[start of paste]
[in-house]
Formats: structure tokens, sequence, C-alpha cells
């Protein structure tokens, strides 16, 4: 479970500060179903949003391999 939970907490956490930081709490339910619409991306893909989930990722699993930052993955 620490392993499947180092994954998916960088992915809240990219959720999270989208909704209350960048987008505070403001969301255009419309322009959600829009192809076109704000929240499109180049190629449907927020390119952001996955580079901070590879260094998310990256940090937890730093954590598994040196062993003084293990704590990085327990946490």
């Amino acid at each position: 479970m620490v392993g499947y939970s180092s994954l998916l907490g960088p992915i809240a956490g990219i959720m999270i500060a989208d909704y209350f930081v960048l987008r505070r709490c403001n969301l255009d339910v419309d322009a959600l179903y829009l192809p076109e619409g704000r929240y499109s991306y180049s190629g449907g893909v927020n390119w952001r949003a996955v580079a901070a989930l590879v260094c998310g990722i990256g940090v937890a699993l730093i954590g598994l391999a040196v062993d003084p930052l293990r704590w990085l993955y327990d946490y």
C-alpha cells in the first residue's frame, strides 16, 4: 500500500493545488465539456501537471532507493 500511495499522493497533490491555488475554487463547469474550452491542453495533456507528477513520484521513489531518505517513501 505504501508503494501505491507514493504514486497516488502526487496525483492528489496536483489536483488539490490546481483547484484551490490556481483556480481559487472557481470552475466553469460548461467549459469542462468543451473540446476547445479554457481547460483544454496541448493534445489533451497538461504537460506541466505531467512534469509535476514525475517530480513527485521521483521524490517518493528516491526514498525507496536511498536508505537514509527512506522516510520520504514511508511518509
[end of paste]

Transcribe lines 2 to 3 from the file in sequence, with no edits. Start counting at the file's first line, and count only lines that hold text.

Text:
Formats: structure tokens, sequence, C-alpha cells
């Protein structure tokens, strides 16, 4: 479970500060179903949003391999 939970907490956490930081709490339910619409991306893909989930990722699993930052993955 620490392993499947180092994954998916960088992915809240990219959720999270989208909704209350960048987008505070403001969301255009419309322009959600829009192809076109704000929240499109180049190629449907927020390119952001996955580079901070590879260094998310990256940090937890730093954590598994040196062993003084293990704590990085327990946490």